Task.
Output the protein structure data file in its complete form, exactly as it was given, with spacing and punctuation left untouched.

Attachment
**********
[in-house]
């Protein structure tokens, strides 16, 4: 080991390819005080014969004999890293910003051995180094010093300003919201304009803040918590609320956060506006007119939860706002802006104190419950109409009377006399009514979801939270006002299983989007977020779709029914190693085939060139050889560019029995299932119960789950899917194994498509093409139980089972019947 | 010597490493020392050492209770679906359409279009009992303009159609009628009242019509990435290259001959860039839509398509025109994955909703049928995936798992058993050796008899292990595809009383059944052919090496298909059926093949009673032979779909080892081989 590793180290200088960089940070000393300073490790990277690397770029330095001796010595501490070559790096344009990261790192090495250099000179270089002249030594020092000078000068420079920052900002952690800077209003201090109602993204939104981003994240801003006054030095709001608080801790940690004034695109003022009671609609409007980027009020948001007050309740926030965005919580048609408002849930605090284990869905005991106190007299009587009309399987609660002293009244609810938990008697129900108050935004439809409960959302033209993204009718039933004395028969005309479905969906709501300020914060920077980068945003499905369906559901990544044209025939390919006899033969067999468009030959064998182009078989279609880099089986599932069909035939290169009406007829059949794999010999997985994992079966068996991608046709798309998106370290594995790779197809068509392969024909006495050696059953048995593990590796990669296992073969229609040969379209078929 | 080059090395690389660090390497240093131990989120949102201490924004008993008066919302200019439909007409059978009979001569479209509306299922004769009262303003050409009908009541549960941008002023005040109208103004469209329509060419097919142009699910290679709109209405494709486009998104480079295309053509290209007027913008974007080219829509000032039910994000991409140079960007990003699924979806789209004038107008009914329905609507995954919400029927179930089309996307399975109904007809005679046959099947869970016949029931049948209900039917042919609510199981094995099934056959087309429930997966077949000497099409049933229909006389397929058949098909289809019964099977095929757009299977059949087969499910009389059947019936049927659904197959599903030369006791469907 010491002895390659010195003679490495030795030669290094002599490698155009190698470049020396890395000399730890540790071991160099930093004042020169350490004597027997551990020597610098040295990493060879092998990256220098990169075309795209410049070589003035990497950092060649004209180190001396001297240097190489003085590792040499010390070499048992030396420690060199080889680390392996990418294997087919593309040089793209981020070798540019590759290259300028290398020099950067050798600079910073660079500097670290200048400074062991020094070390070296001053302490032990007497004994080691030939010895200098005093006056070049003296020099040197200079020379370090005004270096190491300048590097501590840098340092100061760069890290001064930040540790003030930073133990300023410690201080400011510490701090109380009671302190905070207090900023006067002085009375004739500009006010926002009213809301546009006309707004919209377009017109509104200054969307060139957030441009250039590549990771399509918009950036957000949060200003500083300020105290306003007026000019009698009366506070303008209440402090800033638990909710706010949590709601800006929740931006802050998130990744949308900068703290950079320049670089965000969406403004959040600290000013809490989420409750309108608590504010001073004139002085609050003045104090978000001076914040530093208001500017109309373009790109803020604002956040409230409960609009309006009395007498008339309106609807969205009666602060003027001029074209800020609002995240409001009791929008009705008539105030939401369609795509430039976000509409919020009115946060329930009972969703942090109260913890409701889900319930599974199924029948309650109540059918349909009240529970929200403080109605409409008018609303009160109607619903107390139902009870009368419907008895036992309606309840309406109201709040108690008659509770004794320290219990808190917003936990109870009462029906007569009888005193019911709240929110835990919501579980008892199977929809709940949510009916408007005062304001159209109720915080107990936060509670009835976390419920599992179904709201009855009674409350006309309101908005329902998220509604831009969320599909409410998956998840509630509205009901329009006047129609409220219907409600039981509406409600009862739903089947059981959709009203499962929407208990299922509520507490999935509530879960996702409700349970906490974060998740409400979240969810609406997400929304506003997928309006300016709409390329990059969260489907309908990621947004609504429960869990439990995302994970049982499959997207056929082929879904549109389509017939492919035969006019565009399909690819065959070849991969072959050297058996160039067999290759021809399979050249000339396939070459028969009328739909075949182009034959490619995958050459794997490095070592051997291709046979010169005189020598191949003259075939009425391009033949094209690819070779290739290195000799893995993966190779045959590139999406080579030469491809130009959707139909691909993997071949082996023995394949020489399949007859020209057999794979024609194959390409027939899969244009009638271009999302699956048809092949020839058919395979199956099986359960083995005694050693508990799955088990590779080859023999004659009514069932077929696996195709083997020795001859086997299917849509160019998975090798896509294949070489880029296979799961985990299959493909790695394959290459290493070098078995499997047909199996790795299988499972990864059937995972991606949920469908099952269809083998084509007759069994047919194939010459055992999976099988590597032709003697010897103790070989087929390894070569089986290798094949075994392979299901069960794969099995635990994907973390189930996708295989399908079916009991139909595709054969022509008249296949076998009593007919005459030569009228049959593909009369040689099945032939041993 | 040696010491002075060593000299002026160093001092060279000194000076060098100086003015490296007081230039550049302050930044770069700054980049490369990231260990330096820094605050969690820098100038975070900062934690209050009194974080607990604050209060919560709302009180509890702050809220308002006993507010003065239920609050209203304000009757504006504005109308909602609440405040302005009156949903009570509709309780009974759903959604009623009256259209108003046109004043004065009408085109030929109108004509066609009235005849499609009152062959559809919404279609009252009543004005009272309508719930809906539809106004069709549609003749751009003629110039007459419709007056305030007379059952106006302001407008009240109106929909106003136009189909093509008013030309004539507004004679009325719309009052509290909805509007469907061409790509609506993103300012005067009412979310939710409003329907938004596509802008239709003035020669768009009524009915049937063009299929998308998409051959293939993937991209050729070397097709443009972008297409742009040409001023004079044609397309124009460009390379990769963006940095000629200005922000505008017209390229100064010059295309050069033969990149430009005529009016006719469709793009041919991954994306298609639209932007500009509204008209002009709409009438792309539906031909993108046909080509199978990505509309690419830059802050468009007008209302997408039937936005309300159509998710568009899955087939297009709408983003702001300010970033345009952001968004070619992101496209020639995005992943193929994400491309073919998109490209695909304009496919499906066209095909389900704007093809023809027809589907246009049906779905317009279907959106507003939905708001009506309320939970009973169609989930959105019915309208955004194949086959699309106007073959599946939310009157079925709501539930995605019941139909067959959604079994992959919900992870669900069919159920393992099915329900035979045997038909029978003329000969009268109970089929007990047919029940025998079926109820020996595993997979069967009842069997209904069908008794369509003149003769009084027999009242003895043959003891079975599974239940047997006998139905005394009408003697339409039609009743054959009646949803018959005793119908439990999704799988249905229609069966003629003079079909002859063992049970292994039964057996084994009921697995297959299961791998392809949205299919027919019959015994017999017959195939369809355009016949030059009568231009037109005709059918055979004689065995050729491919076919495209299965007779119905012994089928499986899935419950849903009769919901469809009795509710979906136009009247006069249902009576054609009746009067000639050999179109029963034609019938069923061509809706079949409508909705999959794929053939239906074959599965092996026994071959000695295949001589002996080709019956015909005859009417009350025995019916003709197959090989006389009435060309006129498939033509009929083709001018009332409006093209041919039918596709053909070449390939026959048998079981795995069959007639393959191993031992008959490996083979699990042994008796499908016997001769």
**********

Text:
[in-house]
């Protein structure tokens, strides 16, 4: 080991390819005080014969004999890293910003051995180094010093300003919201304009803040918590609320956060506006007119939860706002802006104190419950109409009377006399009514979801939270006002299983989007977020779709029914190693085939060139050889560019029995299932119960789950899917194994498509093409139980089972019947 | 010597490493020392050492209770679906359409279009009992303009159609009628009242019509990435290259001959860039839509398509025109994955909703049928995936798992058993050796008899292990595809009383059944052919090496298909059926093949009673032979779909080892081989 590793180290200088960089940070000393300073490790990277690397770029330095001796010595501490070559790096344009990261790192090495250099000179270089002249030594020092000078000068420079920052900002952690800077209003201090109602993204939104981003994240801003006054030095709001608080801790940690004034695109003022009671609609409007980027009020948001007050309740926030965005919580048609408002849930605090284990869905005991106190007299009587009309399987609660002293009244609810938990008697129900108050935004439809409960959302033209993204009718039933004395028969005309479905969906709501300020914060920077980068945003499905369906559901990544044209025939390919006899033969067999468009030959064998182009078989279609880099089986599932069909035939290169009406007829059949794999010999997985994992079966068996991608046709798309998106370290594995790779197809068509392969024909006495050696059953048995593990590796990669296992073969229609040969379209078929 | 080059090395690389660090390497240093131990989120949102201490924004008993008066919302200019439909007409059978009979001569479209509306299922004769009262303003050409009908009541549960941008002023005040109208103004469209329509060419097919142009699910290679709109209405494709486009998104480079295309053509290209007027913008974007080219829509000032039910994000991409140079960007990003699924979806789209004038107008009914329905609507995954919400029927179930089309996307399975109904007809005679046959099947869970016949029931049948209900039917042919609510199981094995099934056959087309429930997966077949000497099409049933229909006389397929058949098909289809019964099977095929757009299977059949087969499910009389059947019936049927659904197959599903030369006791469907 010491002895390659010195003679490495030795030669290094002599490698155009190698470049020396890395000399730890540790071991160099930093004042020169350490004597027997551990020597610098040295990493060879092998990256220098990169075309795209410049070589003035990497950092060649004209180190001396001297240097190489003085590792040499010390070499048992030396420690060199080889680390392996990418294997087919593309040089793209981020070798540019590759290259300028290398020099950067050798600079910073660079500097670290200048400074062991020094070390070296001053302490032990007497004994080691030939010895200098005093006056070049003296020099040197200079020379370090005004270096190491300048590097501590840098340092100061760069890290001064930040540790003030930073133990300023410690201080400011510490701090109380009671302190905070207090900023006067002085009375004739500009006010926002009213809301546009006309707004919209377009017109509104200054969307060139957030441009250039590549990771399509918009950036957000949060200003500083300020105290306003007026000019009698009366506070303008209440402090800033638990909710706010949590709601800006929740931006802050998130990744949308900068703290950079320049670089965000969406403004959040600290000013809490989420409750309108608590504010001073004139002085609050003045104090978000001076914040530093208001500017109309373009790109803020604002956040409230409960609009309006009395007498008339309106609807969205009666602060003027001029074209800020609002995240409001009791929008009705008539105030939401369609795509430039976000509409919020009115946060329930009972969703942090109260913890409701889900319930599974199924029948309650109540059918349909009240529970929200403080109605409409008018609303009160109607619903107390139902009870009368419907008895036992309606309840309406109201709040108690008659509770004794320290219990808190917003936990109870009462029906007569009888005193019911709240929110835990919501579980008892199977929809709940949510009916408007005062304001159209109720915080107990936060509670009835976390419920599992179904709201009855009674409350006309309101908005329902998220509604831009969320599909409410998956998840509630509205009901329009006047129609409220219907409600039981509406409600009862739903089947059981959709009203499962929407208990299922509520507490999935509530879960996702409700349970906490974060998740409400979240969810609406997400929304506003997928309006300016709409390329990059969260489907309908990621947004609504429960869990439990995302994970049982499959997207056929082929879904549109389509017939492919035969006019565009399909690819065959070849991969072959050297058996160039067999290759021809399979050249000339396939070459028969009328739909075949182009034959490619995958050459794997490095070592051997291709046979010169005189020598191949003259075939009425391009033949094209690819070779290739290195000799893995993966190779045959590139999406080579030469491809130009959707139909691909993997071949082996023995394949020489399949007859020209057999794979024609194959390409027939899969244009009638271009999302699956048809092949020839058919395979199956099986359960083995005694050693508990799955088990590779080859023999004659009514069932077929696996195709083997020795001859086997299917849509160019998975090798896509294949070489880029296979799961985990299959493909790695394959290459290493070098078995499997047909199996790795299988499972990864059937995972991606949920469908099952269809083998084509007759069994047919194939010459055992999976099988590597032709003697010897103790070989087929390894070569089986290798094949075994392979299901069960794969099995635990994907973390189930996708295989399908079916009991139909595709054969022509008249296949076998009593007919005459030569009228049959593909009369040689099945032939041993 | 040696010491002075060593000299002026160093001092060279000194000076060098100086003015490296007081230039550049302050930044770069700054980049490369990231260990330096820094605050969690820098100038975070900062934690209050009194974080607990604050209060919560709302009180509890702050809220308002006993507010003065239920609050209203304000009757504006504005109308909602609440405040302005009156949903009570509709309780009974759903959604009623009256259209108003046109004043004065009408085109030929109108004509066609009235005849499609009152062959559809919404279609009252009543004005009272309508719930809906539809106004069709549609003749751009003629110039007459419709007056305030007379059952106006302001407008009240109106929909106003136009189909093509008013030309004539507004004679009325719309009052509290909805509007469907061409790509609506993103300012005067009412979310939710409003329907938004596509802008239709003035020669768009009524009915049937063009299929998308998409051959293939993937991209050729070397097709443009972008297409742009040409001023004079044609397309124009460009390379990769963006940095000629200005922000505008017209390229100064010059295309050069033969990149430009005529009016006719469709793009041919991954994306298609639209932007500009509204008209002009709409009438792309539906031909993108046909080509199978990505509309690419830059802050468009007008209302997408039937936005309300159509998710568009899955087939297009709408983003702001300010970033345009952001968004070619992101496209020639995005992943193929994400491309073919998109490209695909304009496919499906066209095909389900704007093809023809027809589907246009049906779905317009279907959106507003939905708001009506309320939970009973169609989930959105019915309208955004194949086959699309106007073959599946939310009157079925709501539930995605019941139909067959959604079994992959919900992870669900069919159920393992099915329900035979045997038909029978003329000969009268109970089929007990047919029940025998079926109820020996595993997979069967009842069997209904069908008794369509003149003769009084027999009242003895043959003891079975599974239940047997006998139905005394009408003697339409039609009743054959009646949803018959005793119908439990999704799988249905229609069966003629003079079909002859063992049970292994039964057996084994009921697995297959299961791998392809949205299919027919019959015994017999017959195939369809355009016949030059009568231009037109005709059918055979004689065995050729491919076919495209299965007779119905012994089928499986899935419950849903009769919901469809009795509710979906136009009247006069249902009576054609009746009067000639050999179109029963034609019938069923061509809706079949409508909705999959794929053939239906074959599965092996026994071959000695295949001589002996080709019956015909005859009417009350025995019916003709197959090989006389009435060309006129498939033509009929083709001018009332409006093209041919039918596709053909070449390939026959048998079981795995069959007639393959191993031992008959490996083979699990042994008796499908016997001769």